Some cargoes of heavy Mexican crude are trading for less than $13 a barrel, and downside price momentum for hard-to-refine grades looks set to intensify.
This could act as an additional weight on benchmarks Brent and West Texas Intermediate (WTI) futures, which have slumped roughly 20 percent since the start of the year to prices under $29 a barrel.
"The drastic fall in outright prices is wreaking havoc on heavy crudes which are typically sold at deep discounts to benchmark crudes," said analysts at JBC Energy.
In the Canadian town of Hardisty, Alberta, buyers can pick up a barrel of crude known as Western Canadian Select - one of North America's largest heavy crude oil streams - for less than $15, while producers need a price above $43 to make money.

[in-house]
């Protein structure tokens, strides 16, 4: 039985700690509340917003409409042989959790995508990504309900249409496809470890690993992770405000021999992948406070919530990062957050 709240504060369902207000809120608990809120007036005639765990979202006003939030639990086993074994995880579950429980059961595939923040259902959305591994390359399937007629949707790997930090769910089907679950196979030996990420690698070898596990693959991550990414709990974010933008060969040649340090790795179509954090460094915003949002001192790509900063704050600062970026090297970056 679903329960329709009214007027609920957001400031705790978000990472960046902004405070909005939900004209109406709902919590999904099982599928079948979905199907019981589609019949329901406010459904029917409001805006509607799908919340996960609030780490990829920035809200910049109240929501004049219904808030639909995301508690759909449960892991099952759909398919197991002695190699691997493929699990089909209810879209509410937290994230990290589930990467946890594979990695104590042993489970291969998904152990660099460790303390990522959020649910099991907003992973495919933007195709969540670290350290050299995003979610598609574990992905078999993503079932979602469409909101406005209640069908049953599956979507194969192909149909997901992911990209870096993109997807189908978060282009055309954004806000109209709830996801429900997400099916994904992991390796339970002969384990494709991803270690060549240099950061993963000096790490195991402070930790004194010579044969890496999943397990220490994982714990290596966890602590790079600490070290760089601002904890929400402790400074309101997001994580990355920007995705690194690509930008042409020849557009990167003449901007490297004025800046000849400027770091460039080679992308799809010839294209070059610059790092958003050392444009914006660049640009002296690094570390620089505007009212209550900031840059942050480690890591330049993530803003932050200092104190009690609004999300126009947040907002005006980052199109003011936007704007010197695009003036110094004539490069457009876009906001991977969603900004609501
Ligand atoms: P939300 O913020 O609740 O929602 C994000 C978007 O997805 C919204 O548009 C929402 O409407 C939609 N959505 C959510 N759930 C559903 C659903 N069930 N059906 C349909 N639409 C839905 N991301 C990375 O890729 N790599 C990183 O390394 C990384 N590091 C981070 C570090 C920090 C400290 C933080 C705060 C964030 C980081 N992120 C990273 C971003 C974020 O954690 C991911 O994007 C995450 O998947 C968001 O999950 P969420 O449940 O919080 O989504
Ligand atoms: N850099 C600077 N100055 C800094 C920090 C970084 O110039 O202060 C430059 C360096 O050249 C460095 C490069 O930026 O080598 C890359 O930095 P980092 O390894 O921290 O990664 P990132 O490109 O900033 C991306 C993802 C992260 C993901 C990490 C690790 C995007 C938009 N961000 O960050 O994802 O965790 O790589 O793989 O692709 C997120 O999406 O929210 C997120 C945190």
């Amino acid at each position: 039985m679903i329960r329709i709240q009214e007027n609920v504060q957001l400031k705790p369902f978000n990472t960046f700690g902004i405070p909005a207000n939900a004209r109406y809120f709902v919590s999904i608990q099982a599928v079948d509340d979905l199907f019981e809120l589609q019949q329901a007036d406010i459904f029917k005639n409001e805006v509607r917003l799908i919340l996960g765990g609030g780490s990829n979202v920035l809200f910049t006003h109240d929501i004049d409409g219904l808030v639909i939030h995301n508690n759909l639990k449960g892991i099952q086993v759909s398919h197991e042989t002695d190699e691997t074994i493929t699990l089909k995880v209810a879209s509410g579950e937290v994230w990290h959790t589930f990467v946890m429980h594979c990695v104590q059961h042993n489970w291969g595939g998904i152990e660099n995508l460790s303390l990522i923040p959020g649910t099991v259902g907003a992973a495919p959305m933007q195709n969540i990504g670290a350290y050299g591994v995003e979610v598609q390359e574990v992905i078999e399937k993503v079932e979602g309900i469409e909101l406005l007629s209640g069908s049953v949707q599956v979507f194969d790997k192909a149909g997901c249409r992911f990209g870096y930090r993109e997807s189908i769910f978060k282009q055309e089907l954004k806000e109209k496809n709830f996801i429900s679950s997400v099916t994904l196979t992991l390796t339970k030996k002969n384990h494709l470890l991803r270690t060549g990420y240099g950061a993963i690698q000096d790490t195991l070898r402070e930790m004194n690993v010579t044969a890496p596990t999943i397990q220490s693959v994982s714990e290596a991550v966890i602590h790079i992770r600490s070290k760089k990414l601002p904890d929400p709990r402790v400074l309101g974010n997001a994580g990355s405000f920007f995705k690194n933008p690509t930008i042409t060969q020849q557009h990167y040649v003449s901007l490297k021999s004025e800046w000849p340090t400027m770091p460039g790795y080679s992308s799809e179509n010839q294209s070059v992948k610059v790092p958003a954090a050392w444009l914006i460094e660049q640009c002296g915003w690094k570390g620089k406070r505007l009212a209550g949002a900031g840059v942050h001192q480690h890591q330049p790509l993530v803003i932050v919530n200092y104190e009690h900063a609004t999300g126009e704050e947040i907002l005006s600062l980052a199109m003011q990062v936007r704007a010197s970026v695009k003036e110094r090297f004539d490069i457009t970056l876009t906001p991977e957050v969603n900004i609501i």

And while some oil-dependent producing countries like Venezuela and Russia have seen their economies suffer, many refiners are licking their chops. Some Asian oil importers are soaking up record volumes of Mexican crude in particular, as fixed-dollar discounts to rapidly falling benchmarks have slashed sales prices from the country to unprecedented lows.
In early-December, Mexico's state-owned Pemex offered Asian buyers a discount on Maya crude for January lifting of about $12 a barrel to the underlying price marker, an average of Oman and Dubai prices.
But with oil prices falling more than $10 since then, that discount effectively cut the price in half to about $12.50 a barrel on Monday.